Queenslanders were designed in a way that reduces any natural light from the middle of the home. Because a classical Queenslander is symmetrical, the middle of the house normally doesn’t have the means to receive light. Jan would make sure to have natural light in this centre space to freshen up all parts of the building. Whether that means a simple skylight, or the transformation of the room by knocking down walls and creating an open space, Jan would want to see light in that dark central space.
Krisha is one if our graduate architects. Not only does does she have the architecture skills down pat, but she also has a keen eye for interiors.
What does Krisha love about Queenslanders?
Krisha appreciates the homely feeling of a classical Queenslander. The high ceilings, large verandahs and tongue and groove boards all add to such a feeling. Krisha also recognises the potential in Queenslanders for renovation, especially extensions. They are simply designed and can be easily lifted and built under.
What would Krisha change about Queenslanders?
Krisha has worked on many Queenslanders and has noticed a few consistent cons. For instance, she says that these buildings need more space, more insulation and soundproofing, and more bathrooms. Although Krisha appreciates the aesthetics of the VJ look, the single skin walls aren’t practical as they have minimal insulation.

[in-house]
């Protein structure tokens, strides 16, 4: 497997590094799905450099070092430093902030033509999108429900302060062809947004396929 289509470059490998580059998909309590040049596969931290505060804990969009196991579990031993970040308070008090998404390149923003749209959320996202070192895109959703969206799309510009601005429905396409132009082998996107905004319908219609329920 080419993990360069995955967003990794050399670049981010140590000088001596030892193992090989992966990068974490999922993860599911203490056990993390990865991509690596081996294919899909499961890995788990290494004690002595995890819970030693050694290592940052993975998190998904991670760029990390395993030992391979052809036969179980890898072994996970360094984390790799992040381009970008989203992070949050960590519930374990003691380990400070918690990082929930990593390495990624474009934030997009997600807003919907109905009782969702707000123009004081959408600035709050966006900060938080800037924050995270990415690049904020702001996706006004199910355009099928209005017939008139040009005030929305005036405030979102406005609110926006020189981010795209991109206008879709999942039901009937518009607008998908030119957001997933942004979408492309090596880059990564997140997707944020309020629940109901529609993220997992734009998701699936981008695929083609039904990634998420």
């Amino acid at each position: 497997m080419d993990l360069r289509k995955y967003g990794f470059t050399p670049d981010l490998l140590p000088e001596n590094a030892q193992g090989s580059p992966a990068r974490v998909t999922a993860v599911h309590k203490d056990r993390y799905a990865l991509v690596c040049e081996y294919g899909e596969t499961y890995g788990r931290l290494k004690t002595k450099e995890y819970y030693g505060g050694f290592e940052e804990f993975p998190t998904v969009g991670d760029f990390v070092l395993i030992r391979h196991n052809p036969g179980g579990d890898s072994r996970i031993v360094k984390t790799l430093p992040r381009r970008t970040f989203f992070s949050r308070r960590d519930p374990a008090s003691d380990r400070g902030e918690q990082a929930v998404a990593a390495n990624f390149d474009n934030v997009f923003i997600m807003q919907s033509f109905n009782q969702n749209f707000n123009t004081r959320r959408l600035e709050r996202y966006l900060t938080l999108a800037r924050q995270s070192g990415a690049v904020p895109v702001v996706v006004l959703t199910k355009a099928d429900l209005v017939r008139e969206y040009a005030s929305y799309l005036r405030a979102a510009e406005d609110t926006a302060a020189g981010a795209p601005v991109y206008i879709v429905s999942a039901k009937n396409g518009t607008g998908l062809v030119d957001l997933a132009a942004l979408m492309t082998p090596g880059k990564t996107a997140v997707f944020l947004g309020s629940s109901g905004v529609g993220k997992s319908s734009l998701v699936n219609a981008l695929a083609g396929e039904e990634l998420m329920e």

If Krisha were to build a Queenslander from the ground up, how would she design it?
“I’d feature the veranda with some classic Queenslander details. For example, slats between floor and ground if off the ground, or framing with slats detail between posts. I would probably have combination of hipped and gable roof. This allows it to be easily easier extended in the future.” Krisha would try to avoid the house being centred around the hallway, as this causes the rooms to be separated. She would also incorporate arch details to stay within the original era. Another aspect Krisha would make sure her Queenslander would have is a big, open kitchen; fit for entertaining.
Jake is another graduate architect and has almost finished his graduate years, with registration just around the corner.
What does Jake love about Queenslanders?
Jake loves the volume of the spaces, namely the ceiling height and generous verandahs. The character of the flooring and decorative mouldings also strikes his fancy.
What would Jake change about Queenslanders?